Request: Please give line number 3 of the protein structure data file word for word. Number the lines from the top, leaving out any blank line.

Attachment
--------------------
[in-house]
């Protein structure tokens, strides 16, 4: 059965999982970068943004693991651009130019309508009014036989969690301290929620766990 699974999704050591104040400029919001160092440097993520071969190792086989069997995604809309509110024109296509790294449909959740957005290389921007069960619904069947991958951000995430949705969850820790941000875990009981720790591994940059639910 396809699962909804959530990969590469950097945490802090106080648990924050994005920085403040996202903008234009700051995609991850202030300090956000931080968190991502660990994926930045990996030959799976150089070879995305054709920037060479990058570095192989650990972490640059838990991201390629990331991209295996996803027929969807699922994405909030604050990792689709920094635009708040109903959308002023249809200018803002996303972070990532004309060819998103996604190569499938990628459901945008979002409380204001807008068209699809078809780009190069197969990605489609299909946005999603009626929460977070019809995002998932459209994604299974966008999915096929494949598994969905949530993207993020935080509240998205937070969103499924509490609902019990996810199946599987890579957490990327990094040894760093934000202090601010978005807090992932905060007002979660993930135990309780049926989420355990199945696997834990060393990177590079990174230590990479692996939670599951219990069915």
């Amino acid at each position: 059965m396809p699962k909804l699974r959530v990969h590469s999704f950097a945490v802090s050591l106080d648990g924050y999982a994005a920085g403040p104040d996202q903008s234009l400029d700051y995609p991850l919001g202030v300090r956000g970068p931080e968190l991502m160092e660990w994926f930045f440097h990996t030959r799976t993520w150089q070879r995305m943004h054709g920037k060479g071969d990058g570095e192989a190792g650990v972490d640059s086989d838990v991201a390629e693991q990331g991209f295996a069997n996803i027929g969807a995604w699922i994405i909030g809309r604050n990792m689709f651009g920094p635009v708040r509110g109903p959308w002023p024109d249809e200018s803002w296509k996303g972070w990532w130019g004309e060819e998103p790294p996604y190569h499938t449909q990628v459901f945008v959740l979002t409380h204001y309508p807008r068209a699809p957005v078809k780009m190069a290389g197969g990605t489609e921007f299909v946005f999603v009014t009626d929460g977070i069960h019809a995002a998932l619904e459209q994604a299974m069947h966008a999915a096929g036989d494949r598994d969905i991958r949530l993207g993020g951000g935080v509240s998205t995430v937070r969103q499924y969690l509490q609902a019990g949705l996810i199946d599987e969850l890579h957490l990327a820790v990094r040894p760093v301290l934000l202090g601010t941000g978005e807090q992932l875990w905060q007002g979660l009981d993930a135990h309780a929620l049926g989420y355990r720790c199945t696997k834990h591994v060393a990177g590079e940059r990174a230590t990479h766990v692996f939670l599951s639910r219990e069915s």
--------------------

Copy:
């Amino acid at each position: 059965m396809p699962k909804l699974r959530v990969h590469s999704f950097a945490v802090s050591l106080d648990g924050y999982a994005a920085g403040p104040d996202q903008s234009l400029d700051y995609p991850l919001g202030v300090r956000g970068p931080e968190l991502m160092e660990w994926f930045f440097h990996t030959r799976t993520w150089q070879r995305m943004h054709g920037k060479g071969d990058g570095e192989a190792g650990v972490d640059s086989d838990v991201a390629e693991q990331g991209f295996a069997n996803i027929g969807a995604w699922i994405i909030g809309r604050n990792m689709f651009g920094p635009v708040r509110g109903p959308w002023p024109d249809e200018s803002w296509k996303g972070w990532w130019g004309e060819e998103p790294p996604y190569h499938t449909q990628v459901f945008v959740l979002t409380h204001y309508p807008r068209a699809p957005v078809k780009m190069a290389g197969g990605t489609e921007f299909v946005f999603v009014t009626d929460g977070i069960h019809a995002a998932l619904e459209q994604a299974m069947h966008a999915a096929g036989d494949r598994d969905i991958r949530l993207g993020g951000g935080v509240s998205t995430v937070r969103q499924y969690l509490q609902a019990g949705l996810i199946d599987e969850l890579h957490l990327a820790v990094r040894p760093v301290l934000l202090g601010t941000g978005e807090q992932l875990w905060q007002g979660l009981d993930a135990h309780a929620l049926g989420y355990r720790c199945t696997k834990h591994v060393a990177g590079e940059r990174a230590t990479h766990v692996f939670l599951s639910r219990e069915s």